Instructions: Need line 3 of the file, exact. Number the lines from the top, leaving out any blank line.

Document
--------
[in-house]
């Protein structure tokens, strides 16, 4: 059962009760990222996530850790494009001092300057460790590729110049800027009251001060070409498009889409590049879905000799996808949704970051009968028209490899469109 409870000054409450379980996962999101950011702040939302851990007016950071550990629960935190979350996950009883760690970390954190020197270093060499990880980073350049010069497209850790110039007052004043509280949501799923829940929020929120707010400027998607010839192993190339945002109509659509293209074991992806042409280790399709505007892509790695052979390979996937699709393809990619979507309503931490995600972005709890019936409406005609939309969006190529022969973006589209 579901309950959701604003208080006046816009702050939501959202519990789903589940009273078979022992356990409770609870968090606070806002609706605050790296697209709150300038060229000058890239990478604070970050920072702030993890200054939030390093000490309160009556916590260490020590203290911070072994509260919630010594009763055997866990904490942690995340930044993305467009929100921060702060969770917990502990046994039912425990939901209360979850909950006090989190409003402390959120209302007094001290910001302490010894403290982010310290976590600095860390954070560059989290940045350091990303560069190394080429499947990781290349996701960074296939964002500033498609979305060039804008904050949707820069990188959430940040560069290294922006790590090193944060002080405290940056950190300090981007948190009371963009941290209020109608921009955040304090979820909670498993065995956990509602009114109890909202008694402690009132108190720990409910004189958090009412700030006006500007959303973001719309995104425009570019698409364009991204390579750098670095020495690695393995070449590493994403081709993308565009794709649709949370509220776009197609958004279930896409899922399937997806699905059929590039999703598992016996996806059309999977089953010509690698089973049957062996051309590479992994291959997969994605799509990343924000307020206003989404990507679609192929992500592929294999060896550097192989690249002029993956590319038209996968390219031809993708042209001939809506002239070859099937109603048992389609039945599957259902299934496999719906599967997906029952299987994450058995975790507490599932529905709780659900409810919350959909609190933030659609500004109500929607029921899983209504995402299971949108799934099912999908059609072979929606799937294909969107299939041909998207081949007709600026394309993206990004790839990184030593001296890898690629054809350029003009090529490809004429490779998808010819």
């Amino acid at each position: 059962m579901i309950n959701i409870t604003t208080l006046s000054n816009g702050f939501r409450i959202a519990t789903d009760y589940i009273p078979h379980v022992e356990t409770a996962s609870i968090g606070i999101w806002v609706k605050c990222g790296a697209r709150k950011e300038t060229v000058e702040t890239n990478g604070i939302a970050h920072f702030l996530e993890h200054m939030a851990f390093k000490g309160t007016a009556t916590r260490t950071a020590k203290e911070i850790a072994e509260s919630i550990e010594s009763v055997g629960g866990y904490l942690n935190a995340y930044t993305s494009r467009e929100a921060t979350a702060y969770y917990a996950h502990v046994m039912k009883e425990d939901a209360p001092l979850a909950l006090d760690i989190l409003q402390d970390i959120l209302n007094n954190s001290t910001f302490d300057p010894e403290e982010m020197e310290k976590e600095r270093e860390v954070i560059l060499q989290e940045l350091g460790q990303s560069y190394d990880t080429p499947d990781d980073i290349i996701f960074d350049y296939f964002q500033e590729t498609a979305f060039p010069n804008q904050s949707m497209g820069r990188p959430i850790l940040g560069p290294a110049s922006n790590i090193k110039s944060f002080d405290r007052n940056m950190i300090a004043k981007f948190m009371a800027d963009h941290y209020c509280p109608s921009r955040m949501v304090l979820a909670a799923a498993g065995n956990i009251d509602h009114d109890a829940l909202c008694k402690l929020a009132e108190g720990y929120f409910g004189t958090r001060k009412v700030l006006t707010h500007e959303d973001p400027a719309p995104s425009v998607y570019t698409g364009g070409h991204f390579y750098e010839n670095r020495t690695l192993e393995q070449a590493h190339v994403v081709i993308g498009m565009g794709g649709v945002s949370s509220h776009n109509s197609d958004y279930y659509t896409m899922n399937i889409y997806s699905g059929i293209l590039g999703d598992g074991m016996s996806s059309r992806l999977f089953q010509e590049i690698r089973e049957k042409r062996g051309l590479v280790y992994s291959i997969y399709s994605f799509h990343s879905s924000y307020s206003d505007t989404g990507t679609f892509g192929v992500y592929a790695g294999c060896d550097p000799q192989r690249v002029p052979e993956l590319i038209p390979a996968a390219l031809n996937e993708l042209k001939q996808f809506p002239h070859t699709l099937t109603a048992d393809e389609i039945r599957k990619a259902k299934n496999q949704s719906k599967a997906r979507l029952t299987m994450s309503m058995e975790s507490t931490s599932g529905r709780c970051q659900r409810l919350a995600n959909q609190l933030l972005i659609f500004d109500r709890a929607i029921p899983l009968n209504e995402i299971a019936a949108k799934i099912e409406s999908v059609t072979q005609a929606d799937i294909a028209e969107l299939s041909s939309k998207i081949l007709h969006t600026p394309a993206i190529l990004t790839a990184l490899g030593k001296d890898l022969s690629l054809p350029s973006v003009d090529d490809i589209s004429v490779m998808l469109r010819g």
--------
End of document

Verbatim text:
């Amino acid at each position: 059962m579901i309950n959701i409870t604003t208080l006046s000054n816009g702050f939501r409450i959202a519990t789903d009760y589940i009273p078979h379980v022992e356990t409770a996962s609870i968090g606070i999101w806002v609706k605050c990222g790296a697209r709150k950011e300038t060229v000058e702040t890239n990478g604070i939302a970050h920072f702030l996530e993890h200054m939030a851990f390093k000490g309160t007016a009556t916590r260490t950071a020590k203290e911070i850790a072994e509260s919630i550990e010594s009763v055997g629960g866990y904490l942690n935190a995340y930044t993305s494009r467009e929100a921060t979350a702060y969770y917990a996950h502990v046994m039912k009883e425990d939901a209360p001092l979850a909950l006090d760690i989190l409003q402390d970390i959120l209302n007094n954190s001290t910001f302490d300057p010894e403290e982010m020197e310290k976590e600095r270093e860390v954070i560059l060499q989290e940045l350091g460790q990303s560069y190394d990880t080429p499947d990781d980073i290349i996701f960074d350049y296939f964002q500033e590729t498609a979305f060039p010069n804008q904050s949707m497209g820069r990188p959430i850790l940040g560069p290294a110049s922006n790590i090193k110039s944060f002080d405290r007052n940056m950190i300090a004043k981007f948190m009371a800027d963009h941290y209020c509280p109608s921009r955040m949501v304090l979820a909670a799923a498993g065995n956990i009251d509602h009114d109890a829940l909202c008694k402690l929020a009132e108190g720990y929120f409910g004189t958090r001060k009412v700030l006006t707010h500007e959303d973001p400027a719309p995104s425009v998607y570019t698409g364009g070409h991204f390579y750098e010839n670095r020495t690695l192993e393995q070449a590493h190339v994403v081709i993308g498009m565009g794709g649709v945002s949370s509220h776009n109509s197609d958004y279930y659509t896409m899922n399937i889409y997806s699905g059929i293209l590039g999703d598992g074991m016996s996806s059309r992806l999977f089953q010509e590049i690698r089973e049957k042409r062996g051309l590479v280790y992994s291959i997969y399709s994605f799509h990343s879905s924000y307020s206003d505007t989404g990507t679609f892509g192929v992500y592929a790695g294999c060896d550097p000799q192989r690249v002029p052979e993956l590319i038209p390979a996968a390219l031809n996937e993708l042209k001939q996808f809506p002239h070859t699709l099937t109603a048992d393809e389609i039945r599957k990619a259902k299934n496999q949704s719906k599967a997906r979507l029952t299987m994450s309503m058995e975790s507490t931490s599932g529905r709780c970051q659900r409810l919350a995600n959909q609190l933030l972005i659609f500004d109500r709890a929607i029921p899983l009968n209504e995402i299971a019936a949108k799934i099912e409406s999908v059609t072979q005609a929606d799937i294909a028209e969107l299939s041909s939309k998207i081949l007709h969006t600026p394309a993206i190529l990004t790839a990184l490899g030593k001296d890898l022969s690629l054809p350029s973006v003009d090529d490809i589209s004429v490779m998808l469109r010819g």